The Tangent - The Music That Died Alone CD (album) cover


The Tangent


Eclectic Prog

4.00 | 255 ratings

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3 stars Given all the effusive praise for this album, I decided to give it my absolutely undivided attention, keeping a particularly open mind. At the risk of being a "party pooper," I was somewhat underwhelmed. / The album is divided into three "suites." The first one - In Darkest Dreams - is not only the only truly "successful" one (at least musically), but the only one I would actually classify as "prog-rock." And although it is certainly creative and well executed, and has both inner logic and clear direction - and although "Midnight Watershed" is one of the best prog jams I've heard in quite some time - the suite has three flaws. First, although it is unqualifiedly prog-rock, most of it has a strange "commercial rock" quality, especially vis-a-vis the production. Second, the lyrics are at best utilitarian, and at worst remarkably immature. Third, and almost "fatal," are the vocals: indeed, I had a very hard time getting past them (whether Stolt or Tillison, I don't know; it might be both). The second suite - The Canterbury Sequence - is quite good, but I would not classify it as prog-rock: most of it is almost straight-ahead light jazz. That said, it is very listenable, especially the really neat extended 13/8 jam in "Chaos at the Greasy Spoon." The last section of the Canterbury suite - "Up Hill From Here" - starts out as prog-rock with a retro-60s flavor, then has a short Floydian section, and then a straight-ahead rock section. It's so "radio friendly," I'm surprised it's not a hit. The final suite - The Music That Died Alone - starts with a short "Emersonian" piano intro, and then more jazz-influenced compositions, and is the weakest of the three suites. / At the additional risk of being a "wanker," I'm actually being somewhat generous giving it three stars, especially given the almost total failure of both the lyrics and the vocals. Still, the music is quite good - even when it's not prog-rock, but something far more akin to jazz - and the album is creative and listenable. Better lyrics and a (far) more compelling voice would not only have truly earned it the third star, but might even have garnered a fourth.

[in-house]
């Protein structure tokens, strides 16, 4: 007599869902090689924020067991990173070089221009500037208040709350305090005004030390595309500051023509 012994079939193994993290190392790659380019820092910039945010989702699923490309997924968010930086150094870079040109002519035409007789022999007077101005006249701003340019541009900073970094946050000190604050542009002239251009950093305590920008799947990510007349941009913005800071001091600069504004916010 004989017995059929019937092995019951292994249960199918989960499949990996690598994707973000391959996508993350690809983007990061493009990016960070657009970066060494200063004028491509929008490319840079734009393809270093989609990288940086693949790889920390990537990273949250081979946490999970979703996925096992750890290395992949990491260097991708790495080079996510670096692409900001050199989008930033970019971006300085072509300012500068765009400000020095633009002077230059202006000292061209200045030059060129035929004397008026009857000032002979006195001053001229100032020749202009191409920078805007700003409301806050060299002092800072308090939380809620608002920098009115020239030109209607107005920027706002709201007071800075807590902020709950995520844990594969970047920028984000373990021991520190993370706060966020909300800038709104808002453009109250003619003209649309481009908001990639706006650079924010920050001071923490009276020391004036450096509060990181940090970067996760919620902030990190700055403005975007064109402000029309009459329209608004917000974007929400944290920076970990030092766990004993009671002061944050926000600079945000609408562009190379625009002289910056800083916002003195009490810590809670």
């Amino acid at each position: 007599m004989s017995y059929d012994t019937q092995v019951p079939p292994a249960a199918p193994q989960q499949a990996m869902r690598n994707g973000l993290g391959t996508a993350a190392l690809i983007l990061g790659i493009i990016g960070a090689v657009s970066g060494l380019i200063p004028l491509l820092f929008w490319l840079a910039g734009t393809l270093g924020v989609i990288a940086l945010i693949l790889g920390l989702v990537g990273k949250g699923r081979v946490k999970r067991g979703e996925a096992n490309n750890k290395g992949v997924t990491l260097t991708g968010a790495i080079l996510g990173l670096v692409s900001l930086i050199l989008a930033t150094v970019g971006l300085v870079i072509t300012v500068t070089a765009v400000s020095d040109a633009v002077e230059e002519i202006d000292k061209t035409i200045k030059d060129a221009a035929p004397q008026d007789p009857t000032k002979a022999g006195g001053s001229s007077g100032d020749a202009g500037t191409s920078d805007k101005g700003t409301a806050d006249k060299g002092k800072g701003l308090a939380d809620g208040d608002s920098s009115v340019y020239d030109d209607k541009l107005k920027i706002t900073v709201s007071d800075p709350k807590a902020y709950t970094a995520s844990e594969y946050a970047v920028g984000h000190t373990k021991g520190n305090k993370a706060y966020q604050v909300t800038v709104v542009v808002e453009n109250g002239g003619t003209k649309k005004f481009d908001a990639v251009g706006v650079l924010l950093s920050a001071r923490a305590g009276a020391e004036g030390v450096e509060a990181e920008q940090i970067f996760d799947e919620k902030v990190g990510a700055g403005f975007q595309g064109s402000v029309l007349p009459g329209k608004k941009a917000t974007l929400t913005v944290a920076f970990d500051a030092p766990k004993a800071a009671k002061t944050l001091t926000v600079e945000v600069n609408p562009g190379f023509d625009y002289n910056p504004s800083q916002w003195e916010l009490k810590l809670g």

maani | 3/5 |


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